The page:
The Super Bowl means super opportunities for scammers.
One group says we spent $17 billion last year alone on things related to the Super Bowl.
The host committee is working to help keep your personal information safe.
The crowd may only be at one-third of capacity, but there are still plenty of volunteers and merchandise vendors. Each one has to provide personal data, and cyberhackers are expected.
Their gameplan: get your personal information.
Tampa-based cybersecurity firm ReliaQuest has been selected by the Super Bowl Host Committee to help protect the event. Joe Partlow is the chief technology officer.
“Making sure the stadium itself and the scoreboard and all the payment processing, making sure those are secure so that credit card numbers aren’t stolen or leaked out and sold on the dark web or internet,” Partlow said. “We’re also making sure the volunteer’s personal information isn’t leaked out to be used for identity theft or credit card theft.”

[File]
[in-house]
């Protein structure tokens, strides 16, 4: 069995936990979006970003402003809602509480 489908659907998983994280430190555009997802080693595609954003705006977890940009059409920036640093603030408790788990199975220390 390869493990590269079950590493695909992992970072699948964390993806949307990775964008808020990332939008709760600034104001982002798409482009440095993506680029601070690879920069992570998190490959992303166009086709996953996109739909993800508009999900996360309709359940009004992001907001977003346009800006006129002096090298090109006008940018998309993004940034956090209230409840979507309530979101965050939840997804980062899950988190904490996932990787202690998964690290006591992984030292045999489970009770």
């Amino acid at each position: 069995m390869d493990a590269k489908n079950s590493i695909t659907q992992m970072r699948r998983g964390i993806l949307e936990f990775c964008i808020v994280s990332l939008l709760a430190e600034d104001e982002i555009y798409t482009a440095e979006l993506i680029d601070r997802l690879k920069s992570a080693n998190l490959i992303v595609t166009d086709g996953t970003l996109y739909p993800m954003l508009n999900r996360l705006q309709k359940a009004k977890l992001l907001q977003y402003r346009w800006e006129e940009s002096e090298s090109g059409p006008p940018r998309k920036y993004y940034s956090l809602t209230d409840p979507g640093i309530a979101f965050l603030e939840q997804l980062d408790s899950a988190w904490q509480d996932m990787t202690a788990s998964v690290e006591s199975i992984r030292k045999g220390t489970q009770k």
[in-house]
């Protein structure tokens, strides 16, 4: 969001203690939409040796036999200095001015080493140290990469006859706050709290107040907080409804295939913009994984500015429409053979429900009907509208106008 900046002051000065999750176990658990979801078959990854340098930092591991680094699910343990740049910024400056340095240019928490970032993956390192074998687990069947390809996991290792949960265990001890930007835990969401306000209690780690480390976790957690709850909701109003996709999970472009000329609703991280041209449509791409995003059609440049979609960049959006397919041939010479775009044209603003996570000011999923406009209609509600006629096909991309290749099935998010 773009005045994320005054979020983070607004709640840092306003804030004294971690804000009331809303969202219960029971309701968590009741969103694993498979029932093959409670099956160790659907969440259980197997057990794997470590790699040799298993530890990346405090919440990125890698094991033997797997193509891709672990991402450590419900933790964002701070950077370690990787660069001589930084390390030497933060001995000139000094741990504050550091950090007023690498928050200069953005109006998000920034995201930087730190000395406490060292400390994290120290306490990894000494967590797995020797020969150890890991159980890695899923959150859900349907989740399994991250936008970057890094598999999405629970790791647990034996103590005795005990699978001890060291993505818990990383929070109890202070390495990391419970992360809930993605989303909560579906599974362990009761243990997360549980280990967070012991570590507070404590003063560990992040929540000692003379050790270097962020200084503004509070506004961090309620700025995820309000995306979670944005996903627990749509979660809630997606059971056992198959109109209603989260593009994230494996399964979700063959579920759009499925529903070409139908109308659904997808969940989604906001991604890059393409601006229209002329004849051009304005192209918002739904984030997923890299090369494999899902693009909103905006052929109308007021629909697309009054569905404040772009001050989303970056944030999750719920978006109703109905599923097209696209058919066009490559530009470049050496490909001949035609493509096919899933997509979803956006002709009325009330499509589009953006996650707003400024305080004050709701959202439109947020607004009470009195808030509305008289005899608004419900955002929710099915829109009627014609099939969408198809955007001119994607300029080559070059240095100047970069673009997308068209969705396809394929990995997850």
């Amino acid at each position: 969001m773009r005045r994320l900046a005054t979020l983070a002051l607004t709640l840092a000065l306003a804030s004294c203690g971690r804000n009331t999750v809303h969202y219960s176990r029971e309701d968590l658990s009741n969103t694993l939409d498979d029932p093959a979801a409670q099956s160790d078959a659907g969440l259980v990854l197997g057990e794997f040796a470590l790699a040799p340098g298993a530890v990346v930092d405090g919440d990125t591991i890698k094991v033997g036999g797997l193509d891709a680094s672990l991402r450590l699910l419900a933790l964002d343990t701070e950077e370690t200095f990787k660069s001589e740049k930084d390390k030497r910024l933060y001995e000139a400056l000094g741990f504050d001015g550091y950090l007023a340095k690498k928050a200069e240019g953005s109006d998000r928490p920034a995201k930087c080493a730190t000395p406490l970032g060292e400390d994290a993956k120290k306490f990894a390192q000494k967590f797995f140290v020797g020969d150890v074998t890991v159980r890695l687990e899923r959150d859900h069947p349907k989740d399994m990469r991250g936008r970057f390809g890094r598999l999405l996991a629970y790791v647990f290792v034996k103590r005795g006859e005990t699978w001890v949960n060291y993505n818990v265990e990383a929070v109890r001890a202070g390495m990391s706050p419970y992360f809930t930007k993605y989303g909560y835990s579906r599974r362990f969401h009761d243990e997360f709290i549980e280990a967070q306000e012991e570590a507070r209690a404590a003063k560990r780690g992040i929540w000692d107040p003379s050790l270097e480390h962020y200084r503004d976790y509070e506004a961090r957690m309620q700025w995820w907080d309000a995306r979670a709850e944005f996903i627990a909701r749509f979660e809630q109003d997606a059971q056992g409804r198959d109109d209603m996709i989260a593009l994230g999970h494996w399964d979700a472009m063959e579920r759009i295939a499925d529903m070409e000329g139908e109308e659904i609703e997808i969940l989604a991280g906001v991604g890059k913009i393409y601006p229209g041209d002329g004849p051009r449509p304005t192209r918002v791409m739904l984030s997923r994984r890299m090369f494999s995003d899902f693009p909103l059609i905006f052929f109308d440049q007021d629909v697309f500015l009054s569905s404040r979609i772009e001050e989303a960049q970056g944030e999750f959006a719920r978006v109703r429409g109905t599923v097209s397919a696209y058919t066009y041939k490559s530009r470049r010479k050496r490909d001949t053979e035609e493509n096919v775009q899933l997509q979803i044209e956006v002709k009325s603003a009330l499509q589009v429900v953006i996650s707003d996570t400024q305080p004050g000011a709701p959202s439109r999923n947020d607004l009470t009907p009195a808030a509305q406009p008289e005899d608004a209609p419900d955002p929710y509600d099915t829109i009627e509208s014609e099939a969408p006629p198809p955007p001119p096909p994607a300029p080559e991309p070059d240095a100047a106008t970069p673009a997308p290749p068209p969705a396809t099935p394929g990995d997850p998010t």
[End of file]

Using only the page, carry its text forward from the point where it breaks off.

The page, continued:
With limited seating – and the Bucs in the game – you can expect big crowds in and around Tampa. Even if you don’t go, you’re still vulnerable to scammers online, whether you’re trying to score tickets, T-shirts or some other game swag.
There are a few things you can do to make sure your data and money stay safe:
- Check for secure websites;
- Be alert for skimmers;
- Keep your credit card in sight;
- Deal only with reputable sellers; and
- Don’t share your personal info.
This is more than just Game Day. A lot of pre-Super Bowl events will be starting up Friday.
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